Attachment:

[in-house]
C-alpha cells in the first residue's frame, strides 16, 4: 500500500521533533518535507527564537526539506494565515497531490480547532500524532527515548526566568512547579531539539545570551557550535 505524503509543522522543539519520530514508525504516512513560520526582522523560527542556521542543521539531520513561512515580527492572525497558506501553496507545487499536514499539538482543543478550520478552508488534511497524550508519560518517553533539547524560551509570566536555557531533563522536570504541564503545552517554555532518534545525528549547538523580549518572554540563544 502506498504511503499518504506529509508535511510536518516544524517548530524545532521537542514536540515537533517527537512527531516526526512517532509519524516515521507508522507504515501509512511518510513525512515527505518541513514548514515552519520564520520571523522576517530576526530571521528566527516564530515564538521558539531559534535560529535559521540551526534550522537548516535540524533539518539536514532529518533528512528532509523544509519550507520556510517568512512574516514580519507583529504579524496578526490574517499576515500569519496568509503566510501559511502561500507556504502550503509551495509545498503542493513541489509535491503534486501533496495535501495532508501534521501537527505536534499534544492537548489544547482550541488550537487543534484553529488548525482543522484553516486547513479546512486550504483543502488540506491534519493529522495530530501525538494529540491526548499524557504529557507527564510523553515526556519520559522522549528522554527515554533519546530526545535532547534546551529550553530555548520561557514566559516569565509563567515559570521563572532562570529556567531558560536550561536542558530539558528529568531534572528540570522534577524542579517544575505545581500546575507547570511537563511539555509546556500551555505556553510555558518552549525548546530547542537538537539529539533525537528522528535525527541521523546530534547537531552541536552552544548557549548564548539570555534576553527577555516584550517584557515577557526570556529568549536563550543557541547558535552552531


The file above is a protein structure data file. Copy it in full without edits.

[in-house]
C-alpha cells in the first residue's frame, strides 16, 4: 500500500521533533518535507527564537526539506494565515497531490480547532500524532527515548526566568512547579531539539545570551557550535 505524503509543522522543539519520530514508525504516512513560520526582522523560527542556521542543521539531520513561512515580527492572525497558506501553496507545487499536514499539538482543543478550520478552508488534511497524550508519560518517553533539547524560551509570566536555557531533563522536570504541564503545552517554555532518534545525528549547538523580549518572554540563544 502506498504511503499518504506529509508535511510536518516544524517548530524545532521537542514536540515537533517527537512527531516526526512517532509519524516515521507508522507504515501509512511518510513525512515527505518541513514548514515552519520564520520571523522576517530576526530571521528566527516564530515564538521558539531559534535560529535559521540551526534550522537548516535540524533539518539536514532529518533528512528532509523544509519550507520556510517568512512574516514580519507583529504579524496578526490574517499576515500569519496568509503566510501559511502561500507556504502550503509551495509545498503542493513541489509535491503534486501533496495535501495532508501534521501537527505536534499534544492537548489544547482550541488550537487543534484553529488548525482543522484553516486547513479546512486550504483543502488540506491534519493529522495530530501525538494529540491526548499524557504529557507527564510523553515526556519520559522522549528522554527515554533519546530526545535532547534546551529550553530555548520561557514566559516569565509563567515559570521563572532562570529556567531558560536550561536542558530539558528529568531534572528540570522534577524542579517544575505545581500546575507547570511537563511539555509546556500551555505556553510555558518552549525548546530547542537538537539529539533525537528522528535525527541521523546530534547537531552541536552552544548557549548564548539570555534576553527577555516584550517584557515577557526570556529568549536563550543557541547558535552552531